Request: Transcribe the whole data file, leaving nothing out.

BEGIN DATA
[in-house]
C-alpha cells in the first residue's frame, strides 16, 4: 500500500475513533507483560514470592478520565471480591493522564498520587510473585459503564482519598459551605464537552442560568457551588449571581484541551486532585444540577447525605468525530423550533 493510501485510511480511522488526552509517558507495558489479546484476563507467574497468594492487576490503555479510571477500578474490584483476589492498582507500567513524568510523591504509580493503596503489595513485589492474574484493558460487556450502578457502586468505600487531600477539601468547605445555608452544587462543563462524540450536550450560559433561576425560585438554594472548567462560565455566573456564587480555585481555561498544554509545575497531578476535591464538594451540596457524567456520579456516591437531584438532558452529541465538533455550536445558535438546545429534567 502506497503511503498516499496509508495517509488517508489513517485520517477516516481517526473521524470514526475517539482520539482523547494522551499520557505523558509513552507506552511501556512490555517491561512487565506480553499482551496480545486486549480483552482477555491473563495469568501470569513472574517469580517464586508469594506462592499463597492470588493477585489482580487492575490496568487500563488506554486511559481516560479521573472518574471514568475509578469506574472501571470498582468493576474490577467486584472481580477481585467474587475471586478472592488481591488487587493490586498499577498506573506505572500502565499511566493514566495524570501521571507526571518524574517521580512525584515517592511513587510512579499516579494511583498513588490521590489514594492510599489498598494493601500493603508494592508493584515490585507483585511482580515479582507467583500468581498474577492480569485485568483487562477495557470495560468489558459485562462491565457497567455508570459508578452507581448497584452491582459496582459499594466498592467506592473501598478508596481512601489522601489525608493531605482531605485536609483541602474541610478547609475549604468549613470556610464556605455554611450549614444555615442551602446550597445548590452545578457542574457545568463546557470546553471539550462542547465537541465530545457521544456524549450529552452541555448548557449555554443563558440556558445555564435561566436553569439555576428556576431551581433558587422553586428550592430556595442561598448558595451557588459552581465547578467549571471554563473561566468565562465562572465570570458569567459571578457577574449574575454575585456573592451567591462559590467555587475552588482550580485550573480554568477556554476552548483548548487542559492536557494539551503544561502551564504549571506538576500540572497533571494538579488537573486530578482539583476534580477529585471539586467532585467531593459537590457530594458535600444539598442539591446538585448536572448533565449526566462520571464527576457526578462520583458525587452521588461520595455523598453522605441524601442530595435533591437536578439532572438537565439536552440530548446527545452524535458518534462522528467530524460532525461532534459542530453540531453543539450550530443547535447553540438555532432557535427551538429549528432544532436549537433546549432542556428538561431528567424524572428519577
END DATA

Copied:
[in-house]
C-alpha cells in the first residue's frame, strides 16, 4: 500500500475513533507483560514470592478520565471480591493522564498520587510473585459503564482519598459551605464537552442560568457551588449571581484541551486532585444540577447525605468525530423550533 493510501485510511480511522488526552509517558507495558489479546484476563507467574497468594492487576490503555479510571477500578474490584483476589492498582507500567513524568510523591504509580493503596503489595513485589492474574484493558460487556450502578457502586468505600487531600477539601468547605445555608452544587462543563462524540450536550450560559433561576425560585438554594472548567462560565455566573456564587480555585481555561498544554509545575497531578476535591464538594451540596457524567456520579456516591437531584438532558452529541465538533455550536445558535438546545429534567 502506497503511503498516499496509508495517509488517508489513517485520517477516516481517526473521524470514526475517539482520539482523547494522551499520557505523558509513552507506552511501556512490555517491561512487565506480553499482551496480545486486549480483552482477555491473563495469568501470569513472574517469580517464586508469594506462592499463597492470588493477585489482580487492575490496568487500563488506554486511559481516560479521573472518574471514568475509578469506574472501571470498582468493576474490577467486584472481580477481585467474587475471586478472592488481591488487587493490586498499577498506573506505572500502565499511566493514566495524570501521571507526571518524574517521580512525584515517592511513587510512579499516579494511583498513588490521590489514594492510599489498598494493601500493603508494592508493584515490585507483585511482580515479582507467583500468581498474577492480569485485568483487562477495557470495560468489558459485562462491565457497567455508570459508578452507581448497584452491582459496582459499594466498592467506592473501598478508596481512601489522601489525608493531605482531605485536609483541602474541610478547609475549604468549613470556610464556605455554611450549614444555615442551602446550597445548590452545578457542574457545568463546557470546553471539550462542547465537541465530545457521544456524549450529552452541555448548557449555554443563558440556558445555564435561566436553569439555576428556576431551581433558587422553586428550592430556595442561598448558595451557588459552581465547578467549571471554563473561566468565562465562572465570570458569567459571578457577574449574575454575585456573592451567591462559590467555587475552588482550580485550573480554568477556554476552548483548548487542559492536557494539551503544561502551564504549571506538576500540572497533571494538579488537573486530578482539583476534580477529585471539586467532585467531593459537590457530594458535600444539598442539591446538585448536572448533565449526566462520571464527576457526578462520583458525587452521588461520595455523598453522605441524601442530595435533591437536578439532572438537565439536552440530548446527545452524535458518534462522528467530524460532525461532534459542530453540531453543539450550530443547535447553540438555532432557535427551538429549528432544532436549537433546549432542556428538561431528567424524572428519577